Slow twitching this lure through the shallow banks of Boondooma, Dean quickly picked up his bag and managed two important upgrades to end up sitting in equal eighth place, a mere 470g behind the leader. At the start of session two, Dean headed back to a main community hole and alternated between Palms F-Leads and Slow Blatts on his Dobyns Champion Extreme 743 rod, Quantum Smoke Speed Freak 30 reel, Sunline PE EGI ULT 0.8PE and 10lb Sunline FC Sniper leader.

These spoon-like lures work well when slowly retrieved through the schools of bass sitting suspended across Boondooma’s flats and points. Putting together a solid bag moved Dean into third place and kept the dream alive.
With only 650g separating him from first place, Dean went back to his honey hole for the final session.
He had stayed away from this spot in the Stewart arm since the first session to not over-fish it before his final charge.

After changing techniques and gear to a Kei-tech Swing Impact swimbait and 1/4oz jig head, Quantum Smoke PTiA 25 reel and Dobyns Champion 701 rod, he managed to work the area and pick up multiple upgrades to put together his largest sack of the tournament.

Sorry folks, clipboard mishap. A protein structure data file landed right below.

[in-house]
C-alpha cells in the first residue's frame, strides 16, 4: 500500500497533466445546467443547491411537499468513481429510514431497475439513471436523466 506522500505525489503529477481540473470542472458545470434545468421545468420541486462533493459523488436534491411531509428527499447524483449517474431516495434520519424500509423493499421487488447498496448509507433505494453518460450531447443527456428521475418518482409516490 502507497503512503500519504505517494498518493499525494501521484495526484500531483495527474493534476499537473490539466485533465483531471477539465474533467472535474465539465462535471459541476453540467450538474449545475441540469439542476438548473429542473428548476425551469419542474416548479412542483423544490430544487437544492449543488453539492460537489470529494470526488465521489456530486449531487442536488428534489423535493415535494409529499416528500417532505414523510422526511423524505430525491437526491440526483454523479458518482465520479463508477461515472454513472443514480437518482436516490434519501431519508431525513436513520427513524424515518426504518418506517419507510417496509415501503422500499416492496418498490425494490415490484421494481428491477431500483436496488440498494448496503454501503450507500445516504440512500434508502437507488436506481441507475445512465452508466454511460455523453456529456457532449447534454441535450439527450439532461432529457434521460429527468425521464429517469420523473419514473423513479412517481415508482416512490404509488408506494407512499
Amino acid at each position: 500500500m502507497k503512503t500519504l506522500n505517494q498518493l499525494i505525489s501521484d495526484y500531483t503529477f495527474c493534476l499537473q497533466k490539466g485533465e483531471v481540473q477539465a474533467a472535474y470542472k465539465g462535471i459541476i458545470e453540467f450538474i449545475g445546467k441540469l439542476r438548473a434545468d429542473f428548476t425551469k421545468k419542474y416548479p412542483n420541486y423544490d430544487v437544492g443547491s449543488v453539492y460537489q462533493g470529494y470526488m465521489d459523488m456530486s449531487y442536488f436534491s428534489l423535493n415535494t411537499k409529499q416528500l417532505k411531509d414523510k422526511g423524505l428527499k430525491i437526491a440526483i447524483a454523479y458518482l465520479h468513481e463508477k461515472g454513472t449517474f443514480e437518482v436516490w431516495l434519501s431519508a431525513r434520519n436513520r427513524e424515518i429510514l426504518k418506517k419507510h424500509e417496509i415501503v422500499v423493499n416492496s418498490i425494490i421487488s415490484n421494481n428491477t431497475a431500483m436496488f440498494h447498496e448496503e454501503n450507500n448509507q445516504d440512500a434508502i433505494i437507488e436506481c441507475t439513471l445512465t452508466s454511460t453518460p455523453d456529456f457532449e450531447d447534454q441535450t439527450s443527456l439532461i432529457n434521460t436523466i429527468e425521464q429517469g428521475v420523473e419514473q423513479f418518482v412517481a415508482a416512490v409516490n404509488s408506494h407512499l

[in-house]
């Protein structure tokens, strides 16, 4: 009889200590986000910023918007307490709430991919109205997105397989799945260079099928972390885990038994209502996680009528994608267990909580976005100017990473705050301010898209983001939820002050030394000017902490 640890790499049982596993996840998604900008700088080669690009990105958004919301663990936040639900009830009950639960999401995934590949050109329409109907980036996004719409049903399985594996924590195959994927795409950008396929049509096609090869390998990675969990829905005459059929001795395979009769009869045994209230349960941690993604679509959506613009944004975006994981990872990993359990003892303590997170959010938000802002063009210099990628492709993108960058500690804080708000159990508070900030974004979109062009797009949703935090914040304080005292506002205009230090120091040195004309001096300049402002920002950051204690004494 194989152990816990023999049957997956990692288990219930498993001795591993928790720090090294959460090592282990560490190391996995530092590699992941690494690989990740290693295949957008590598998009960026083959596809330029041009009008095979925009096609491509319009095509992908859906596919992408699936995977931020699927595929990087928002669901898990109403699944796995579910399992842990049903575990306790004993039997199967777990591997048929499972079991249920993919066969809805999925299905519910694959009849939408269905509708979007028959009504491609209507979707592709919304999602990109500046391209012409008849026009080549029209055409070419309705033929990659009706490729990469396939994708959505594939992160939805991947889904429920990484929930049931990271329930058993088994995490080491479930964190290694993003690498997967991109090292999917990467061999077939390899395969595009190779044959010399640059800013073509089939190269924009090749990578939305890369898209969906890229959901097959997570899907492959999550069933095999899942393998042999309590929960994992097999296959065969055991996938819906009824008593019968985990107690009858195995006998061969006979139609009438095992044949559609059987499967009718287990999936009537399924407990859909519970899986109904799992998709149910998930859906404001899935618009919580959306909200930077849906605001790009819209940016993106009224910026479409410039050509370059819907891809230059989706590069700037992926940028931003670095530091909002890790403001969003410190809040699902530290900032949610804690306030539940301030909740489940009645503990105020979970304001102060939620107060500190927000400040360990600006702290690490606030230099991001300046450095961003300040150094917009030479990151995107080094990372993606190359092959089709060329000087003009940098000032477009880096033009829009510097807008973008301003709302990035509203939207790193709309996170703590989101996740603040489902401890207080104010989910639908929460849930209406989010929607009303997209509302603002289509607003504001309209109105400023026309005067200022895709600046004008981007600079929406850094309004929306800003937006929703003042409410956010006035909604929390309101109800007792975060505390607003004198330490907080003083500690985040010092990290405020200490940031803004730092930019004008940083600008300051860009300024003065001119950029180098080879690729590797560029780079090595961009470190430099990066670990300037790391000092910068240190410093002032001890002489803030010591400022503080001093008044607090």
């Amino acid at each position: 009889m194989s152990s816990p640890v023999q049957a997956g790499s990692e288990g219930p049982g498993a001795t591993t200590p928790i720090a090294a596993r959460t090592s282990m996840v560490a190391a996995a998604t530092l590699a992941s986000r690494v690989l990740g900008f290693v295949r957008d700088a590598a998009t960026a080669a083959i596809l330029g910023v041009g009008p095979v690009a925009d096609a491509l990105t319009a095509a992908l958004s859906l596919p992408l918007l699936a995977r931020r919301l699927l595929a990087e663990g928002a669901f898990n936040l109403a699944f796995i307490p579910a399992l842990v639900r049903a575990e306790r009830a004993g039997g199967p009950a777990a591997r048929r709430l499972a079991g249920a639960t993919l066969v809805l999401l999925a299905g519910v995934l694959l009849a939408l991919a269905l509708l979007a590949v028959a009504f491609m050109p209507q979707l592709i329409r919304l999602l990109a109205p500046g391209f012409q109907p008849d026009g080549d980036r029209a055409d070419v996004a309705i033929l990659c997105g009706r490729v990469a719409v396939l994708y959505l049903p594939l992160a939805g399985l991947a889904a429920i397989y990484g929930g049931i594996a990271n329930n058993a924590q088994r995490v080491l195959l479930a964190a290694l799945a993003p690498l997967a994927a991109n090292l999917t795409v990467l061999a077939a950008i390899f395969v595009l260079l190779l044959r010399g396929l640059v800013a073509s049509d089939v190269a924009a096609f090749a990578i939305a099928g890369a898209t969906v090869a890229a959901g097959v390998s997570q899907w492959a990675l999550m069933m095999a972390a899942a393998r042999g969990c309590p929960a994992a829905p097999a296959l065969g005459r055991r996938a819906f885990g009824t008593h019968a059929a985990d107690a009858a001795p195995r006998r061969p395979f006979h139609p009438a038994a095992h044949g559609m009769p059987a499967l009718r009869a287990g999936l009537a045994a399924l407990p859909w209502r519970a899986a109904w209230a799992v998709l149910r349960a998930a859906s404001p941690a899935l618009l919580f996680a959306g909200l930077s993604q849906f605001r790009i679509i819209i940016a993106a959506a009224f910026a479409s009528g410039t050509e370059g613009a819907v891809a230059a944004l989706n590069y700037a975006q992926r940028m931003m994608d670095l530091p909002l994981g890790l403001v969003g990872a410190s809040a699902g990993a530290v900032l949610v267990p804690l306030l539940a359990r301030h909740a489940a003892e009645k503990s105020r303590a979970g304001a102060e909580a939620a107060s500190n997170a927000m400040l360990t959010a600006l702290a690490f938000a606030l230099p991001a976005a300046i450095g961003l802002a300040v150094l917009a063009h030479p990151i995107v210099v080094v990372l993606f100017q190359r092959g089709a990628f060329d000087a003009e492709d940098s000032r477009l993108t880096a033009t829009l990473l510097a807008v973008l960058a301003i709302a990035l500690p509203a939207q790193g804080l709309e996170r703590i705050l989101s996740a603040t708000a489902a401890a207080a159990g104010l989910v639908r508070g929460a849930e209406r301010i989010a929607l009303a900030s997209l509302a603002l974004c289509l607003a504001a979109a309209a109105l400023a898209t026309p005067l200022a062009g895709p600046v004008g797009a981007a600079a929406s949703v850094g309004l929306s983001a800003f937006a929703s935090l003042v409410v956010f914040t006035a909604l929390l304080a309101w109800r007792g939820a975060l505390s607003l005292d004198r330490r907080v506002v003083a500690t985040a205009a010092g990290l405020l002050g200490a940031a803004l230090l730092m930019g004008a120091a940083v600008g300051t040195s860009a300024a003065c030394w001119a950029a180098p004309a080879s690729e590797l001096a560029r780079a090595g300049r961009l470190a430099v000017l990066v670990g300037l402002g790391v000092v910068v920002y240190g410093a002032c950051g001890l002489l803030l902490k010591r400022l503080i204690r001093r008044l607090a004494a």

With it all in front of him now, Dean can relax and focus on Lake Hartwell, South Carolina and look to enjoy the trip of a lifetime. Heading to a different country to chase a different species is difficult, but with his professionalism and determination, we are sure Dean will do Australia proud in mid-October.

Mitchell Cone’s second-placed bag.
Justin Freney with his Co-Angler second-placed bag.
bass atomic championship
Jill Wales scored the title of number-one female bass fisher in Australia.
bass atomic championship
Dean Silvester and Daniel McCoy are the 2017 Australian champions.
bass atomic championship
Dean Silvester and fiancée Marnie Watson with Dean’s trophies.
Daniel McCoy with his trophy.
Daniel McCoy was the champion Co-Angler.